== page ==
“Curiosity is the essence of human existence. “Who are we? Where are we? Where do we come from? Where are we going?” I don’t know. I don’t have any answers to those questions. I don’t know what’s over there and around that corner. But I want to find out.”
—Eugene Cernan – American astronaut
Curiosity is a fascinating, even magical behavior that’s relevant to each and every one of us. It defines our natural inquisitiveness as humans, without curiosity we wouldn’t have moved beyond being cave dwellers. Exploiting our curiosity has enabled us to reach the advanced scientific and technological world of the twenty-first century.
We most commonly associate curiosity with children and their raw, hungry desire to understand the world around them and their place in it. While research suggests that as we age our inquisitiveness tends to fade, curiosity is just as relevant in adulthood, not only helping you discover more about who you are, but providing a basis on which to build better relationships, unlock creativity and innovation, grow your intellect, and boost your general health and well-being.
In his book Curious, Ian Leslie describes the process of curiosity in childhood. This is a useful framework from which to see the how to approach your own self-awareness and exploration. In a sense, it’s very like that of a detective. Whether it’s Sherlock Holmes, Hercule Poirot, Inspector Morse, or Maigret, there are connections and parallels between their work and effectively exploring your own story: their resolute approach and insistent need never to take anything at face value. These masters of curiosity see things from every angle until they find the clues that unlock the mystery.
Leslie describes the three steps of curiosity as follows.
1 KNOWING WHAT YOU DON’T KNOW
You approach a situation accepting your own inexperience. You’re not presuming you know the answer, but rather asking questions with an open mind and really considering the answers. This is known as empathic curiosity: an interest in the thoughts and feelings of other people, and remaining ready to encounter the unexpected.
When I’m profiling clients as a psychologist I meet everyone from a position of naivety: no expectations and no presumptions. This way I can really connect with them, putting my own presuppositions aside in order to understand their personal experiences and how those have affected who they are.
It’s good you to use this approach when working on your self-awareness. Rather than answering questions with your habitual response, think about what you really think, feel, and want. Don’t assume you know the answers until you’ve looked at things from every angle, dig beneath the surface, and ask yourself why you feel the way you do about certain things, how the beliefs you have formed came about, what led you to take certain decisions. Doing this will provide far richer insights to work with in working out who you are and what you want from life.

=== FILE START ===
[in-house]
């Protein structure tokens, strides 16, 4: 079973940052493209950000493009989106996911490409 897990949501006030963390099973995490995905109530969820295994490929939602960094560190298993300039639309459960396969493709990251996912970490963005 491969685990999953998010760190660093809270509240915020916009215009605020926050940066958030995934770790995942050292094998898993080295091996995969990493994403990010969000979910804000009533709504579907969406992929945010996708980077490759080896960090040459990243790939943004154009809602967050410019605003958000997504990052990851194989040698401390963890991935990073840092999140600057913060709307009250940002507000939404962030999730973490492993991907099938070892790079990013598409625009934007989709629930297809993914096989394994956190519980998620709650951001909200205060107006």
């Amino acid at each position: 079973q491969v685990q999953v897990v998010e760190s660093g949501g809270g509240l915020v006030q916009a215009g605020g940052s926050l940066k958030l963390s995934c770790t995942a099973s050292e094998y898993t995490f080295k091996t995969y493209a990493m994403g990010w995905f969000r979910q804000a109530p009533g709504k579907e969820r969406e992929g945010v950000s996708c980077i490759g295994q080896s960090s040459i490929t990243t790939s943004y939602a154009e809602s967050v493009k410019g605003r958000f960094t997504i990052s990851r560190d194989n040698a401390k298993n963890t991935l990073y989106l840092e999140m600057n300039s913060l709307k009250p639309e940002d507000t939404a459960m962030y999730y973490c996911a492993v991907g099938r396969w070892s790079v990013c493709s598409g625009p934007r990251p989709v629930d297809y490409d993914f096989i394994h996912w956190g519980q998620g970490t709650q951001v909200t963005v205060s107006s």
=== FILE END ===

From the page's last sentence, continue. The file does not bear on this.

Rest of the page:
2 IMAGINING DIFFERENT, COMPETING POSSIBILITIES
You hold more than one possibility in mind at any given time and explore which one is right. For example, when meeting someone shy, consider “Is this person shy when they meet new people?” or “Are they quiet in this situation because they’re nervous?” This element of curiosity is essential when it comes to the line of questioning we psychologists take in profiles, drawing inferences about a client’s mental state, judgments, and actions while recognizing that nothing is a foregone conclusion. Any thought or idea needs to be explored and tested.
When you’re reflecting on your own journey, try to remember that the first decision you come to about yourself may not be the right one. It’s essential always to consider more than one inference and thoroughly explore it before jumping to a conclusion. Try to suspend judgment until you have explored all the options. It may help you find out something about yourself you’d never considered before.
3 UNDERSTAND THAT YOU CAN LEARN FROM OTHER PEOPLE
Keep an open mind to others’ thoughts, attitudes, and experiences. In social situations, we have a natural tendency to show other people what we know about a familiar subject, rather than listening to what they can tell us. Yet pausing to learn about them and asking questions inevitably provide information that we can reapply to ourselves. For example, you may find a different way of seeing things, a means of overcoming an issue that you hadn’t thought of, an opportunity that you didn’t know about.
Extract adapted from my book Defining You which is available at Waterstones, WHSmiths and Foyles in the UK as well as amazon.co.uk. Elsewhere it’s available on amazon.com, amazon.com.au, amazon.ca and in various bookstores in Canada (e.g. Indigo) and the USA.
Photograph courtesy of Liz Waight – http://www.elizabethwaight.com